from bubblegum to sky

archive review originally posted on the losing today site c. 2004 …..

FROM BUBBLEGUM TO SKY
NOTHING SADDER THAN LONELY QUEEN
(Eenie Meenie)

And isn’t always the case, just when you thought you’d heard all you needed to know and left to commiserate that maybe you’ll never hear anything that’ll ever make you feel WOW, then up pops some crafty little darling to literally knock you sideways.

‘Nothing sadder than lonely Queen’ is annoyingly good, better still brilliant, we couldn’t begin to tell you why, maybe its because the sun’s shining outside or maybe its because here’s an artist who runs against the tide of fashion and cool to produce classically proven pop that’s so out of time it may as well come from another planet. From Bubblegum to Sky is Mario Hernandez whose mixed parentage (Father Hispanic American, mother Southern Japanese) and the fact he spent his first decade of life living in the remote rural confines of Kyushu led him to get by in his formative years without ever hearing or knowing about the Beatles, and boy is he making up for lost time. ‘Nothing sadder’ is Fernandez’s second album following 2000’s acclaimed ‘Me and Amy and the Two French Boys’ (which sadly we missed), it’s a crooked though loveable synthesis of late 60’s soft psychedelic melodies and early 70’s fluffy day dream happy pop (just listen to the implausibly perfect 50’s throwback teen pop antics of ‘the gurls and shoo be doo wop’), as far as reference points go those who swooned to the sounds of the Elephant 6 Collective as was, Gilbert O’Sullivan, Ben Folds 5, Doug Powell and early recordings by Ashley Park will thrill to these delicately dedicated top drawer tunes that radiate with all the innocently naive candour of a child.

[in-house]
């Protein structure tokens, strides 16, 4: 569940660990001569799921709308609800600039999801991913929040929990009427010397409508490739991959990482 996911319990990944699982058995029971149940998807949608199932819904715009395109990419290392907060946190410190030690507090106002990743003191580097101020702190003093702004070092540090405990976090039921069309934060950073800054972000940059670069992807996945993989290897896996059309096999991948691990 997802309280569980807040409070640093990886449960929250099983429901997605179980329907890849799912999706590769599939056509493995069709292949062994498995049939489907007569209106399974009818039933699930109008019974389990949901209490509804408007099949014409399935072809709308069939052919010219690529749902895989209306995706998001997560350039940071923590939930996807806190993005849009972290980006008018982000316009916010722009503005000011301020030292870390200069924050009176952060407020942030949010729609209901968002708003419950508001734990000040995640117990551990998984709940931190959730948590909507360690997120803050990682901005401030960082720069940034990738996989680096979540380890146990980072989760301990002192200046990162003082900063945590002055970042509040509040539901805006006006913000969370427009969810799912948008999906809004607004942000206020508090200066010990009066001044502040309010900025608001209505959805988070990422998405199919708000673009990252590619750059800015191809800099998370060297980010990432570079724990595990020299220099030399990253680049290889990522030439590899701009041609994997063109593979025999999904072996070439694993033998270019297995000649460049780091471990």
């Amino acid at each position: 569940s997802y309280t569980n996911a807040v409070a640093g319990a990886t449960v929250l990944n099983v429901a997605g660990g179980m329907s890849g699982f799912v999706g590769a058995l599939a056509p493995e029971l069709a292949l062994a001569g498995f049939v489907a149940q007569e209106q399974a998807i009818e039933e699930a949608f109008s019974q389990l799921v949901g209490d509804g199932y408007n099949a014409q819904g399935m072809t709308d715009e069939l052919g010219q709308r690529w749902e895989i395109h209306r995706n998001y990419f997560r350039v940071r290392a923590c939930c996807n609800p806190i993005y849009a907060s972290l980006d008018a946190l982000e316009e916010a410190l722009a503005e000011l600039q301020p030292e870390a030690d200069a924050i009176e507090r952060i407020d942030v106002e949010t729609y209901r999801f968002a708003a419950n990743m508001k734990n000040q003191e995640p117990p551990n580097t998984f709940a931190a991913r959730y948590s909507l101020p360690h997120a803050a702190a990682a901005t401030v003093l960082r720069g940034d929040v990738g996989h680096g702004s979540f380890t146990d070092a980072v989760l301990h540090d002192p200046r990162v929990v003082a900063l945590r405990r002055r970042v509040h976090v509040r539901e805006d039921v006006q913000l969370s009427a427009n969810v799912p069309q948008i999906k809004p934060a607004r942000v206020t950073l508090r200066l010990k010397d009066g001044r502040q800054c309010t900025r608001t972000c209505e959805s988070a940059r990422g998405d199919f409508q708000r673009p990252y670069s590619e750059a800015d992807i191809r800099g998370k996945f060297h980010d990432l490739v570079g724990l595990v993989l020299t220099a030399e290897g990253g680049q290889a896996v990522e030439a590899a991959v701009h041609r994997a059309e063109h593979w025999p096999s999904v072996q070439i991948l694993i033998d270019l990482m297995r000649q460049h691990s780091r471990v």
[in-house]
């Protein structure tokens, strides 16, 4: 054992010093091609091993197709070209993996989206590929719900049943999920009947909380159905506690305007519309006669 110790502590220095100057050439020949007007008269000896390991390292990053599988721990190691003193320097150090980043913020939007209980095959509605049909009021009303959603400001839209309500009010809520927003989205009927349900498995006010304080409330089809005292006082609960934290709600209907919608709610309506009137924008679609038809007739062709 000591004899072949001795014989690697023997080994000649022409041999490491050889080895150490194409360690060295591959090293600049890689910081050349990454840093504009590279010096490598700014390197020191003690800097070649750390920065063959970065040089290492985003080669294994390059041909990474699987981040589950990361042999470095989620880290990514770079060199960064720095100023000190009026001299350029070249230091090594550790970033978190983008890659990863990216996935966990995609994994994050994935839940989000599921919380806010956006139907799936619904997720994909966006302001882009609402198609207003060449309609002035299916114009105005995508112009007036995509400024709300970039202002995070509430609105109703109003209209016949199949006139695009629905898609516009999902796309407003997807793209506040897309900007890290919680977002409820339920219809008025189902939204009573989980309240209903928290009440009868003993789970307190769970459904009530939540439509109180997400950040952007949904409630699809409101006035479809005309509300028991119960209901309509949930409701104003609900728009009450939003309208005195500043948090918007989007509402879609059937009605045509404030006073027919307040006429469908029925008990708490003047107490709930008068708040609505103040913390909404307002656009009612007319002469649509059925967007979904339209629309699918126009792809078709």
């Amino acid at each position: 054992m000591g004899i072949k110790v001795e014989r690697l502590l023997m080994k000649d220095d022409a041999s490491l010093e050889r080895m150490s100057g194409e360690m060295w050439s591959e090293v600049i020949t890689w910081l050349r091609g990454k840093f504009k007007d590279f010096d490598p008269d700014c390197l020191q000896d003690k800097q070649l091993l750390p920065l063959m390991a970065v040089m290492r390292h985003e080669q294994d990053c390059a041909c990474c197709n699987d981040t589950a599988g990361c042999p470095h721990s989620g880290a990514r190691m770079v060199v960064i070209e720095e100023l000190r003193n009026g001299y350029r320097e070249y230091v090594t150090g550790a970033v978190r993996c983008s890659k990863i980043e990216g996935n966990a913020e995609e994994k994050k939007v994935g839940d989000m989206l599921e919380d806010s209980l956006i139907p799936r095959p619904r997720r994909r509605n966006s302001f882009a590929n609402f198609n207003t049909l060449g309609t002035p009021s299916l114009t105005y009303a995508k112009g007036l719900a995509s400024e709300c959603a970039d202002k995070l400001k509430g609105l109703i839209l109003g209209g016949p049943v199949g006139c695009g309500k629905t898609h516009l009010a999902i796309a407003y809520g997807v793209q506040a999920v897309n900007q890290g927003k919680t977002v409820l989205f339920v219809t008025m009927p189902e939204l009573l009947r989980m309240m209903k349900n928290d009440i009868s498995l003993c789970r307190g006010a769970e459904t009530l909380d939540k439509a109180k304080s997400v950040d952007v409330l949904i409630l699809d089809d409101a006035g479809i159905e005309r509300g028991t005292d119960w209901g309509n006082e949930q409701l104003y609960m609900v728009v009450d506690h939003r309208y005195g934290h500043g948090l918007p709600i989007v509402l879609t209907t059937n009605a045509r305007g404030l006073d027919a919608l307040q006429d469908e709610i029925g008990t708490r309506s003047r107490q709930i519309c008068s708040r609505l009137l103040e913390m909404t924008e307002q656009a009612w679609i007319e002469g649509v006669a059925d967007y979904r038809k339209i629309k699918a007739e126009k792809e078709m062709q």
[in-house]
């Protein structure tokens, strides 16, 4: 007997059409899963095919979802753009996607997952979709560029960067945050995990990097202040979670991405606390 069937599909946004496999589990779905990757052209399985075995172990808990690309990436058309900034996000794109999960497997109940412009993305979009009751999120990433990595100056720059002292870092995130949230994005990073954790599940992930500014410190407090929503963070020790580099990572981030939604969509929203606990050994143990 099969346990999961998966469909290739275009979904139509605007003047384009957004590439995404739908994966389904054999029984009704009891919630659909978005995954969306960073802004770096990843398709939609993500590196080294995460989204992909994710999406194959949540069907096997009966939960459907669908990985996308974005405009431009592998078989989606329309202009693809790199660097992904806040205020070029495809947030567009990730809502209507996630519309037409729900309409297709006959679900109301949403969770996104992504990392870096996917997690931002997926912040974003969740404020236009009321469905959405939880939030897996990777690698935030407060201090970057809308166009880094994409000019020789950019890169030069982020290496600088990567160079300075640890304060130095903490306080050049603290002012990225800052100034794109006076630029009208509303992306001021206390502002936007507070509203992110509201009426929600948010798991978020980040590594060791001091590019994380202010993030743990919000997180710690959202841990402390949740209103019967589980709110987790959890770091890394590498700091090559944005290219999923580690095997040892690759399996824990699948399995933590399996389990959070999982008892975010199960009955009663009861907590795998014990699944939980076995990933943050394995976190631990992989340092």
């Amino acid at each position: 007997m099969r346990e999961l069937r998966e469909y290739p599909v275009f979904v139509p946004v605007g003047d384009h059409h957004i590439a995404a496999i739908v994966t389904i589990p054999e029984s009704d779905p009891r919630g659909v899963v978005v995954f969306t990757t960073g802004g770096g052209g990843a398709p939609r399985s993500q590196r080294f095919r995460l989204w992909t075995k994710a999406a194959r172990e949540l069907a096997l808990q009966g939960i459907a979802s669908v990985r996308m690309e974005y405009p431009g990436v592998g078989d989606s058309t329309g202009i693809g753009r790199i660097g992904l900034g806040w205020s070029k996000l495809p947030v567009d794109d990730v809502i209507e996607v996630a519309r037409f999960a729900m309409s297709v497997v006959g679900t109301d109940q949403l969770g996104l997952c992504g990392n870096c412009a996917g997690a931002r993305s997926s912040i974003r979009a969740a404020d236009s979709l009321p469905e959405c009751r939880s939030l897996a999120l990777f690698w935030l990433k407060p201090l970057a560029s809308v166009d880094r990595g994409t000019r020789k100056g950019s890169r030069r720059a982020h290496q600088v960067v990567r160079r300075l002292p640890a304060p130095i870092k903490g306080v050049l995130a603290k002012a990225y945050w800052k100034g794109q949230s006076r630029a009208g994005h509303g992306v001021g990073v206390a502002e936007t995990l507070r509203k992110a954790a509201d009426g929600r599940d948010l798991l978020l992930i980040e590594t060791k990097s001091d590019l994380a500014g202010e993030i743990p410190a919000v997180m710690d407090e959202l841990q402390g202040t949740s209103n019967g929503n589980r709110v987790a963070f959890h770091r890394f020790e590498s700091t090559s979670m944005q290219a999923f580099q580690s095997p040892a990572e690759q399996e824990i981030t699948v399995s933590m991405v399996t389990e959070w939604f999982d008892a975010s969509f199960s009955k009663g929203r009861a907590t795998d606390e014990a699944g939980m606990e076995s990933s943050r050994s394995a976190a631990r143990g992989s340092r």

If there’s any kind of fault to be picked with ‘Nothing’ its just that it has a tendency to go a little over board on the candy pop saccharine stakes, at times it had me reliving my childhood (good or bad?) when the pop charts were infected by cover versions of songs my parents grew up with in the late 50’s / early 60’s, however if you can live with that then its pretty much an enduring treat that awaits you as Hernandez cleverly wraps his McCartney-esque bitter sweet odes to scratch your heart. Pretty difficult if asked to divide up the favourites though ‘Sign the Air’ is breezily cool enough to buzz bomb the most reticent of souls with it’s Talking Heads ‘This must be the place’ meets candy floss dynamic, too damn catchy for its own good while ‘Scorpio’ equips itself with a mean punk pop edge and comes out sounding like Big Star having a fist fight with the Fall all that’s missing is Mr Smith’s trademark shouty scowls. All said and done you have to give credit where credit is due, fans of Norman Greenbaum and T-Rex are strictly alerted and warned to park up close to ‘Vampires’ as it cleverly fuses together the essence of ‘Spirit in the Sky’ and ‘Ride a White Swan’, did it for me anyway, even right down to the accompanying decadent sheen, the glam references further visited on the rocking ’24 hours in your deep blue jeans’. Those in love will classic pop will blush with pride at their newfound friend and rightly so we say.

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